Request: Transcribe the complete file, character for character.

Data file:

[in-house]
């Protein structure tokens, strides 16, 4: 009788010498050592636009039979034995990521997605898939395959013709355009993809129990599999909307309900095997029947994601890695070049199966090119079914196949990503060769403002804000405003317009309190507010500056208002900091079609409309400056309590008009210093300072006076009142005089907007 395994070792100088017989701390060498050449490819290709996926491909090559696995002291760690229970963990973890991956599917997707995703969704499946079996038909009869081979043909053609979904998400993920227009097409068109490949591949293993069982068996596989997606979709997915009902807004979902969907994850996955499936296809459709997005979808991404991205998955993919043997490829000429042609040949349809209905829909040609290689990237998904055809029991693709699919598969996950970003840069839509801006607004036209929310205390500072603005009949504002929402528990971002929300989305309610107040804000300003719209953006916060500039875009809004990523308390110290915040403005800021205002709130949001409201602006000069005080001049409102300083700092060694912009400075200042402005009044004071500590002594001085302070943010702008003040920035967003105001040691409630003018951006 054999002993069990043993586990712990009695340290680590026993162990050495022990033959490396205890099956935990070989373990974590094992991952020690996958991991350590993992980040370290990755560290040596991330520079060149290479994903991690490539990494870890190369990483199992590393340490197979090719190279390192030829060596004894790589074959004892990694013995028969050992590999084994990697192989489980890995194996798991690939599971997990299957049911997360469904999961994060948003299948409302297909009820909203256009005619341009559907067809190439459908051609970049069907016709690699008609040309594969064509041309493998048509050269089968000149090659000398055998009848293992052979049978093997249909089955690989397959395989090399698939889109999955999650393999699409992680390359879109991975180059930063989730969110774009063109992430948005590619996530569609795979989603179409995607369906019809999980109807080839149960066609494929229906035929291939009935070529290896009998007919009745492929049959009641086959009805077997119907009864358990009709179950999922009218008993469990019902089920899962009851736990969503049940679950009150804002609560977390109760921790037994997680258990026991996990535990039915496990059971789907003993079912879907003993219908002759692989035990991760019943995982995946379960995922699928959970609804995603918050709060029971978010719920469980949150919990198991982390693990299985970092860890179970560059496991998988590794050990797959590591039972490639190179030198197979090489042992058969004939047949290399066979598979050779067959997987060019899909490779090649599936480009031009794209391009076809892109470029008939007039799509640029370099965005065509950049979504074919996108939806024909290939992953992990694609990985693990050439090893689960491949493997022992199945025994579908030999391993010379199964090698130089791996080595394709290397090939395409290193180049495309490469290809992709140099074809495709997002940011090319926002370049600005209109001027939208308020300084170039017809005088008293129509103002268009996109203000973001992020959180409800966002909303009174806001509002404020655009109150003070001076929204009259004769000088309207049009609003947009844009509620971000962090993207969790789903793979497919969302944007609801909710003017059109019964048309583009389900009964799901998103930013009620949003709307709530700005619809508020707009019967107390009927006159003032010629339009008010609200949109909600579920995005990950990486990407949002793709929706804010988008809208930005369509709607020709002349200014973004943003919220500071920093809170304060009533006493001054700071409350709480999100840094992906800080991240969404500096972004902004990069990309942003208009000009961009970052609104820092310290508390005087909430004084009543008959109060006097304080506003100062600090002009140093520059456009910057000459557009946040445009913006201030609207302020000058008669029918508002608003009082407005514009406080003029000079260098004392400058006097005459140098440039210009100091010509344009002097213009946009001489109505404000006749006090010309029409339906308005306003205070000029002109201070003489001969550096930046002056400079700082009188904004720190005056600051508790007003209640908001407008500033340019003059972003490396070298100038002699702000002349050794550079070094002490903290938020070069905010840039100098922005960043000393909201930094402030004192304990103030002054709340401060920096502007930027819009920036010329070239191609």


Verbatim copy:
[in-house]
């Protein structure tokens, strides 16, 4: 009788010498050592636009039979034995990521997605898939395959013709355009993809129990599999909307309900095997029947994601890695070049199966090119079914196949990503060769403002804000405003317009309190507010500056208002900091079609409309400056309590008009210093300072006076009142005089907007 395994070792100088017989701390060498050449490819290709996926491909090559696995002291760690229970963990973890991956599917997707995703969704499946079996038909009869081979043909053609979904998400993920227009097409068109490949591949293993069982068996596989997606979709997915009902807004979902969907994850996955499936296809459709997005979808991404991205998955993919043997490829000429042609040949349809209905829909040609290689990237998904055809029991693709699919598969996950970003840069839509801006607004036209929310205390500072603005009949504002929402528990971002929300989305309610107040804000300003719209953006916060500039875009809004990523308390110290915040403005800021205002709130949001409201602006000069005080001049409102300083700092060694912009400075200042402005009044004071500590002594001085302070943010702008003040920035967003105001040691409630003018951006 054999002993069990043993586990712990009695340290680590026993162990050495022990033959490396205890099956935990070989373990974590094992991952020690996958991991350590993992980040370290990755560290040596991330520079060149290479994903991690490539990494870890190369990483199992590393340490197979090719190279390192030829060596004894790589074959004892990694013995028969050992590999084994990697192989489980890995194996798991690939599971997990299957049911997360469904999961994060948003299948409302297909009820909203256009005619341009559907067809190439459908051609970049069907016709690699008609040309594969064509041309493998048509050269089968000149090659000398055998009848293992052979049978093997249909089955690989397959395989090399698939889109999955999650393999699409992680390359879109991975180059930063989730969110774009063109992430948005590619996530569609795979989603179409995607369906019809999980109807080839149960066609494929229906035929291939009935070529290896009998007919009745492929049959009641086959009805077997119907009864358990009709179950999922009218008993469990019902089920899962009851736990969503049940679950009150804002609560977390109760921790037994997680258990026991996990535990039915496990059971789907003993079912879907003993219908002759692989035990991760019943995982995946379960995922699928959970609804995603918050709060029971978010719920469980949150919990198991982390693990299985970092860890179970560059496991998988590794050990797959590591039972490639190179030198197979090489042992058969004939047949290399066979598979050779067959997987060019899909490779090649599936480009031009794209391009076809892109470029008939007039799509640029370099965005065509950049979504074919996108939806024909290939992953992990694609990985693990050439090893689960491949493997022992199945025994579908030999391993010379199964090698130089791996080595394709290397090939395409290193180049495309490469290809992709140099074809495709997002940011090319926002370049600005209109001027939208308020300084170039017809005088008293129509103002268009996109203000973001992020959180409800966002909303009174806001509002404020655009109150003070001076929204009259004769000088309207049009609003947009844009509620971000962090993207969790789903793979497919969302944007609801909710003017059109019964048309583009389900009964799901998103930013009620949003709307709530700005619809508020707009019967107390009927006159003032010629339009008010609200949109909600579920995005990950990486990407949002793709929706804010988008809208930005369509709607020709002349200014973004943003919220500071920093809170304060009533006493001054700071409350709480999100840094992906800080991240969404500096972004902004990069990309942003208009000009961009970052609104820092310290508390005087909430004084009543008959109060006097304080506003100062600090002009140093520059456009910057000459557009946040445009913006201030609207302020000058008669029918508002608003009082407005514009406080003029000079260098004392400058006097005459140098440039210009100091010509344009002097213009946009001489109505404000006749006090010309029409339906308005306003205070000029002109201070003489001969550096930046002056400079700082009188904004720190005056600051508790007003209640908001407008500033340019003059972003490396070298100038002699702000002349050794550079070094002490903290938020070069905010840039100098922005960043000393909201930094402030004192304990103030002054709340401060920096502007930027819009920036010329070239191609």